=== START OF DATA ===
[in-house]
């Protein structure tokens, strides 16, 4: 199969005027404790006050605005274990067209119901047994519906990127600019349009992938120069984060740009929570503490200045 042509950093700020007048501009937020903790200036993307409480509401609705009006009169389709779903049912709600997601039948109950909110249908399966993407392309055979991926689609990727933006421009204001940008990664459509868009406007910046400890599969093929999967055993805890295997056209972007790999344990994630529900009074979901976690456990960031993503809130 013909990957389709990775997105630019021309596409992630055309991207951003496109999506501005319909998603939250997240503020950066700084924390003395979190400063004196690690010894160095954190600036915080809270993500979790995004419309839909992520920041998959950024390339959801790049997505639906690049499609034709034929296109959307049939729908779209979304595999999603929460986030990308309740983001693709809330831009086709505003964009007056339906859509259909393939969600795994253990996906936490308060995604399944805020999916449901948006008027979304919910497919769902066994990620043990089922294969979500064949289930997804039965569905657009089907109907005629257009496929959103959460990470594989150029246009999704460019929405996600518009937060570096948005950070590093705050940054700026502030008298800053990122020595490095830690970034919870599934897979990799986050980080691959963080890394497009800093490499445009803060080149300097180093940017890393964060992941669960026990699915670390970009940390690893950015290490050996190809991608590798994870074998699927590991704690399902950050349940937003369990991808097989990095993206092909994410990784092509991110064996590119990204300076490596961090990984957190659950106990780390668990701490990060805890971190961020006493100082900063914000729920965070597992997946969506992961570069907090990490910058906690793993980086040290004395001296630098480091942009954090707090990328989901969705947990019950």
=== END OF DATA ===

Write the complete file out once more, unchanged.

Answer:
[in-house]
């Protein structure tokens, strides 16, 4: 199969005027404790006050605005274990067209119901047994519906990127600019349009992938120069984060740009929570503490200045 042509950093700020007048501009937020903790200036993307409480509401609705009006009169389709779903049912709600997601039948109950909110249908399966993407392309055979991926689609990727933006421009204001940008990664459509868009406007910046400890599969093929999967055993805890295997056209972007790999344990994630529900009074979901976690456990960031993503809130 013909990957389709990775997105630019021309596409992630055309991207951003496109999506501005319909998603939250997240503020950066700084924390003395979190400063004196690690010894160095954190600036915080809270993500979790995004419309839909992520920041998959950024390339959801790049997505639906690049499609034709034929296109959307049939729908779209979304595999999603929460986030990308309740983001693709809330831009086709505003964009007056339906859509259909393939969600795994253990996906936490308060995604399944805020999916449901948006008027979304919910497919769902066994990620043990089922294969979500064949289930997804039965569905657009089907109907005629257009496929959103959460990470594989150029246009999704460019929405996600518009937060570096948005950070590093705050940054700026502030008298800053990122020595490095830690970034919870599934897979990799986050980080691959963080890394497009800093490499445009803060080149300097180093940017890393964060992941669960026990699915670390970009940390690893950015290490050996190809991608590798994870074998699927590991704690399902950050349940937003369990991808097989990095993206092909994410990784092509991110064996590119990204300076490596961090990984957190659950106990780390668990701490990060805890971190961020006493100082900063914000729920965070597992997946969506992961570069907090990490910058906690793993980086040290004395001296630098480091942009954090707090990328989901969705947990019950």